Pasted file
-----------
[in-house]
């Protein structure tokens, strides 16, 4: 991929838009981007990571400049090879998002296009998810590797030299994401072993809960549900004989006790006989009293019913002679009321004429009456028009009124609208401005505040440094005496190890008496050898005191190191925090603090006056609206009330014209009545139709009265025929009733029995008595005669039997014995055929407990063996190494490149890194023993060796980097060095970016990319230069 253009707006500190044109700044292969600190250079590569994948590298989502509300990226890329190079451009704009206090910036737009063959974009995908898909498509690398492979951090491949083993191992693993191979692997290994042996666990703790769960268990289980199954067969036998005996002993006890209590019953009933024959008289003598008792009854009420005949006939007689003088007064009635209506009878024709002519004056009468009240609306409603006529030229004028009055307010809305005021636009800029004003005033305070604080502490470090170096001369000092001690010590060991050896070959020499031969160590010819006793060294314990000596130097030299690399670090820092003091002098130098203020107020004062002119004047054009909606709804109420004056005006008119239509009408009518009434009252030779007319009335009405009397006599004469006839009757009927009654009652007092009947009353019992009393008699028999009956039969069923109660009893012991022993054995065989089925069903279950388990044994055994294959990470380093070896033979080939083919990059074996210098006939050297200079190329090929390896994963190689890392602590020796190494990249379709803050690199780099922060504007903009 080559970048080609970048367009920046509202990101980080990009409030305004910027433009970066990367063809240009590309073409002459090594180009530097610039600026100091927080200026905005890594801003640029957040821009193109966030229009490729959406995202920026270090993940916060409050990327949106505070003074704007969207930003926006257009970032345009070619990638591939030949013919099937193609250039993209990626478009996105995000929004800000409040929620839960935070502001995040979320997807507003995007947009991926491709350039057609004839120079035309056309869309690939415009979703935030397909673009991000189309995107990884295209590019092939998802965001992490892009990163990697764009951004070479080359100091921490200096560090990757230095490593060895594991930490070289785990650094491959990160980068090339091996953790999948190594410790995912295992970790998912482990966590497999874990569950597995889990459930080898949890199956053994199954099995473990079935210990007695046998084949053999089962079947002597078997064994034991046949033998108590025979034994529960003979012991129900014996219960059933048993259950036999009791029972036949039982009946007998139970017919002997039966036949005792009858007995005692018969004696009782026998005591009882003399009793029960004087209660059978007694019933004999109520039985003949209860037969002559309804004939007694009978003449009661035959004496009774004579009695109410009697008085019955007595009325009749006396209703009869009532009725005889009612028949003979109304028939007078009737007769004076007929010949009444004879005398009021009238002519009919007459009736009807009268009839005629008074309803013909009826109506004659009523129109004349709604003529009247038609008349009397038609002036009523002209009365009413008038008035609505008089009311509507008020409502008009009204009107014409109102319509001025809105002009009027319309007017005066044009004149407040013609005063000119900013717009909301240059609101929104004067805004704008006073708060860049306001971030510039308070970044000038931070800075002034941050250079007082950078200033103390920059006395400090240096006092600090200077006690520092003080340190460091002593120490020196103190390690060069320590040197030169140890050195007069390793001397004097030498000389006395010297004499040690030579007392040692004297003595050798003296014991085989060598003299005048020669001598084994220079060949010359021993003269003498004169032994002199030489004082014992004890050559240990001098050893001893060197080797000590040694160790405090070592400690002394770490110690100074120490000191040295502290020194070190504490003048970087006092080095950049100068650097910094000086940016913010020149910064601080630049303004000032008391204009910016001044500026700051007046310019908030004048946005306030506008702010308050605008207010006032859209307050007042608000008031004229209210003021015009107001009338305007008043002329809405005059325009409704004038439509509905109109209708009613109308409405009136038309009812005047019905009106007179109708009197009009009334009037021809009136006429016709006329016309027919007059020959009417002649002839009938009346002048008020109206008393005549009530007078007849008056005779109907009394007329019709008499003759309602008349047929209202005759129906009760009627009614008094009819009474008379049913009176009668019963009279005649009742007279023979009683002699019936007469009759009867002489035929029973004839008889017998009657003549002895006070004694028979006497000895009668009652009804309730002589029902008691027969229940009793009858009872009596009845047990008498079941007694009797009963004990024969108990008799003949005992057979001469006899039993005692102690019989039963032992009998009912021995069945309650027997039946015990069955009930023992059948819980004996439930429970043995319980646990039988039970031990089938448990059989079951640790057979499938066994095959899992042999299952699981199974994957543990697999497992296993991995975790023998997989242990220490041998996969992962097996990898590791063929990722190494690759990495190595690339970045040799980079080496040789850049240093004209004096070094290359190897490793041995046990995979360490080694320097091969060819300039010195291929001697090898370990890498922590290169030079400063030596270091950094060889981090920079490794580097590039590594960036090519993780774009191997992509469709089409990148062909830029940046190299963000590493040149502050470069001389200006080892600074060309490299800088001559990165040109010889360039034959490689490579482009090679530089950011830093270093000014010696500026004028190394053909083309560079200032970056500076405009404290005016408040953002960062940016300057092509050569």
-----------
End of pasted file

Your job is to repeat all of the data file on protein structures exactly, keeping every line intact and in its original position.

[in-house]
């Protein structure tokens, strides 16, 4: 991929838009981007990571400049090879998002296009998810590797030299994401072993809960549900004989006790006989009293019913002679009321004429009456028009009124609208401005505040440094005496190890008496050898005191190191925090603090006056609206009330014209009545139709009265025929009733029995008595005669039997014995055929407990063996190494490149890194023993060796980097060095970016990319230069 253009707006500190044109700044292969600190250079590569994948590298989502509300990226890329190079451009704009206090910036737009063959974009995908898909498509690398492979951090491949083993191992693993191979692997290994042996666990703790769960268990289980199954067969036998005996002993006890209590019953009933024959008289003598008792009854009420005949006939007689003088007064009635209506009878024709002519004056009468009240609306409603006529030229004028009055307010809305005021636009800029004003005033305070604080502490470090170096001369000092001690010590060991050896070959020499031969160590010819006793060294314990000596130097030299690399670090820092003091002098130098203020107020004062002119004047054009909606709804109420004056005006008119239509009408009518009434009252030779007319009335009405009397006599004469006839009757009927009654009652007092009947009353019992009393008699028999009956039969069923109660009893012991022993054995065989089925069903279950388990044994055994294959990470380093070896033979080939083919990059074996210098006939050297200079190329090929390896994963190689890392602590020796190494990249379709803050690199780099922060504007903009 080559970048080609970048367009920046509202990101980080990009409030305004910027433009970066990367063809240009590309073409002459090594180009530097610039600026100091927080200026905005890594801003640029957040821009193109966030229009490729959406995202920026270090993940916060409050990327949106505070003074704007969207930003926006257009970032345009070619990638591939030949013919099937193609250039993209990626478009996105995000929004800000409040929620839960935070502001995040979320997807507003995007947009991926491709350039057609004839120079035309056309869309690939415009979703935030397909673009991000189309995107990884295209590019092939998802965001992490892009990163990697764009951004070479080359100091921490200096560090990757230095490593060895594991930490070289785990650094491959990160980068090339091996953790999948190594410790995912295992970790998912482990966590497999874990569950597995889990459930080898949890199956053994199954099995473990079935210990007695046998084949053999089962079947002597078997064994034991046949033998108590025979034994529960003979012991129900014996219960059933048993259950036999009791029972036949039982009946007998139970017919002997039966036949005792009858007995005692018969004696009782026998005591009882003399009793029960004087209660059978007694019933004999109520039985003949209860037969002559309804004939007694009978003449009661035959004496009774004579009695109410009697008085019955007595009325009749006396209703009869009532009725005889009612028949003979109304028939007078009737007769004076007929010949009444004879005398009021009238002519009919007459009736009807009268009839005629008074309803013909009826109506004659009523129109004349709604003529009247038609008349009397038609002036009523002209009365009413008038008035609505008089009311509507008020409502008009009204009107014409109102319509001025809105002009009027319309007017005066044009004149407040013609005063000119900013717009909301240059609101929104004067805004704008006073708060860049306001971030510039308070970044000038931070800075002034941050250079007082950078200033103390920059006395400090240096006092600090200077006690520092003080340190460091002593120490020196103190390690060069320590040197030169140890050195007069390793001397004097030498000389006395010297004499040690030579007392040692004297003595050798003296014991085989060598003299005048020669001598084994220079060949010359021993003269003498004169032994002199030489004082014992004890050559240990001098050893001893060197080797000590040694160790405090070592400690002394770490110690100074120490000191040295502290020194070190504490003048970087006092080095950049100068650097910094000086940016913010020149910064601080630049303004000032008391204009910016001044500026700051007046310019908030004048946005306030506008702010308050605008207010006032859209307050007042608000008031004229209210003021015009107001009338305007008043002329809405005059325009409704004038439509509905109109209708009613109308409405009136038309009812005047019905009106007179109708009197009009009334009037021809009136006429016709006329016309027919007059020959009417002649002839009938009346002048008020109206008393005549009530007078007849008056005779109907009394007329019709008499003759309602008349047929209202005759129906009760009627009614008094009819009474008379049913009176009668019963009279005649009742007279023979009683002699019936007469009759009867002489035929029973004839008889017998009657003549002895006070004694028979006497000895009668009652009804309730002589029902008691027969229940009793009858009872009596009845047990008498079941007694009797009963004990024969108990008799003949005992057979001469006899039993005692102690019989039963032992009998009912021995069945309650027997039946015990069955009930023992059948819980004996439930429970043995319980646990039988039970031990089938448990059989079951640790057979499938066994095959899992042999299952699981199974994957543990697999497992296993991995975790023998997989242990220490041998996969992962097996990898590791063929990722190494690759990495190595690339970045040799980079080496040789850049240093004209004096070094290359190897490793041995046990995979360490080694320097091969060819300039010195291929001697090898370990890498922590290169030079400063030596270091950094060889981090920079490794580097590039590594960036090519993780774009191997992509469709089409990148062909830029940046190299963000590493040149502050470069001389200006080892600074060309490299800088001559990165040109010889360039034959490689490579482009090679530089950011830093270093000014010696500026004028190394053909083309560079200032970056500076405009404290005016408040953002960062940016300057092509050569």